The various processes that we know collectively as 3-D printing were first developed in 1981 when Hideo Kodama, a Japanese researcher, found a way to fabricate three-dimensional plastic models using polymers that hardened under ultraviolet light.
Three years later a team of French researchers working for the firm we now know as Alcatel enlarged on Kodama's work. But the project was abandoned when the company decided that there was no real business application for it.
Three weeks after that decision was announced, Chuck Hull, of what is now 3-D Systems Corp., filed his own patent for a stereolithography fabrication system that became the foundation upon which much of the present 3-D printing process is based.
But for several years afterwards, the process flew under the radar of many scientists. The general public heard almost nothing about it.
It wasn't until the 1990s that the technology matured enough that several authors began to speculate that 3-D printing had a place in the industrial world as people sought ways to achieve sustainable development in a rapidly developing world.
In the meantime, more and more uses were found for it, but it didn't really enter the public's consciousness until early 2014 when surgeons in Swansea, Wales used 3-D-printed parts to rebuild the face of a motorcyclist who had been seriously injured in a road accident.
Since then, it seems that 3-D printing is everywhere. That there was a place for it in the architecture/engineering/construction sector was obvious, although no one seemed sure what that place would be.
But just a few weeks ago, I was able to tell readers about a construction firm in England that is using 3-D printing to precast complex concrete panels for use in the tunnels of a new subway line under construction in London.
Now there's another example — this one in Holland.
Two or three weeks ago the Built Environment Department of the Eindhoven University of Technology began printing the parts for a reinforced, pre-stressed concrete bridge for bicycles. It's to be a part of a new section of ring road around the nearby village of Gemert. The contractor, BAM Infra, had expressed interested in using innovative techniques.
One of the advantages of printing a bridge is that much less concrete is needed than would be used by simply pouring concrete into forms. A 3-D printer deposits the concrete only where it's needed.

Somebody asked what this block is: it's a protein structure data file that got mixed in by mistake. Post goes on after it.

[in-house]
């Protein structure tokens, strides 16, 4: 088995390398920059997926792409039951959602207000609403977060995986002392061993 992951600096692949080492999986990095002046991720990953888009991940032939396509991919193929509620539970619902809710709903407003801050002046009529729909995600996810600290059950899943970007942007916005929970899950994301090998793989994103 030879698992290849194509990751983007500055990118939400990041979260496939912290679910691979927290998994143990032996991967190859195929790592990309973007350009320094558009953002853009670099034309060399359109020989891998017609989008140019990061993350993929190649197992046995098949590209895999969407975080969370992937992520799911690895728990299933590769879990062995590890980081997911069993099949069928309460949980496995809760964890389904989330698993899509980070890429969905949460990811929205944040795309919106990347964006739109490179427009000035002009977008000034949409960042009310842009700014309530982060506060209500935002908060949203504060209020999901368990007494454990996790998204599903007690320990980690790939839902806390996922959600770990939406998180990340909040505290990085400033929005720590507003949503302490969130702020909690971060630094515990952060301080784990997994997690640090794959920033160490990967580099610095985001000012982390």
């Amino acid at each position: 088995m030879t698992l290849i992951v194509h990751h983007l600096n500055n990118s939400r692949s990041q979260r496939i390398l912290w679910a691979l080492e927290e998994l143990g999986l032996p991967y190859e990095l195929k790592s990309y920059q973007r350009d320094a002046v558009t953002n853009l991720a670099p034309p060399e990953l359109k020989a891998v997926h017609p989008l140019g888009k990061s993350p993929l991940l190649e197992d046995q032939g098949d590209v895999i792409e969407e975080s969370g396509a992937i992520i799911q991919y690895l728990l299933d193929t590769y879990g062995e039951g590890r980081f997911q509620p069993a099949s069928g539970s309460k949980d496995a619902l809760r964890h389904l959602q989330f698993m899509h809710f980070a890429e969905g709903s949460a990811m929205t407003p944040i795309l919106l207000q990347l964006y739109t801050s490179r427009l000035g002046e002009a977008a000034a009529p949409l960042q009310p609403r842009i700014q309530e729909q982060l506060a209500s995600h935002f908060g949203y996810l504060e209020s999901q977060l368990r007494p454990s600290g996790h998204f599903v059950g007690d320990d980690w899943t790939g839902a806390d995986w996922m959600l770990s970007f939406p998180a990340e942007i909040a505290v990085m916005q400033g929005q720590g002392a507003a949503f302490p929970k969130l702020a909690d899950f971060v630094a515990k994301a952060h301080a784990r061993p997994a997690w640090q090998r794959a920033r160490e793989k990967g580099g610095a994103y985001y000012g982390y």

There's an environmental advantage there, since the production of the cement in that concrete releases a lot of carbon dioxide. Less concrete, less cement, less CO2 . Nice.
There are other advantages, freedom of form being one. The printer can be programmed to produce any desired shape with no formwork needed. And the job can be done in a shop where work can continue no matter what the weather is like outside.
On top of all that, the research team headed by Theo Salet, a professor of concrete construction at Eindhoven, has developed a process that lets them print the steel reinforcement at the same time.
When laying a strip of concrete, the concrete printer adds a steel cable so that the concrete elements of the bridge are pre-stressed. No tensile stress can occur in the concrete. A half-scale model was built and tested under heavy loads. It came through with flying colours.
So in the middle of June printing the concrete elements of the bridge began. That work is expected to be finished in a couple of months. Then, in September, the BAM company will truck the elements to Gemert and "paste" them together to form a bridge.
These two examples — the subway tunnel panels and the prestressed bridge — are said to be world firsts. They certainly won't be the last.
I have a hunch that 3-D printing technology will find a home among the world's precasters.
Korky Koroluk is an Ottawa-based freelance writer. Send comments to firstname.lastname@example.org.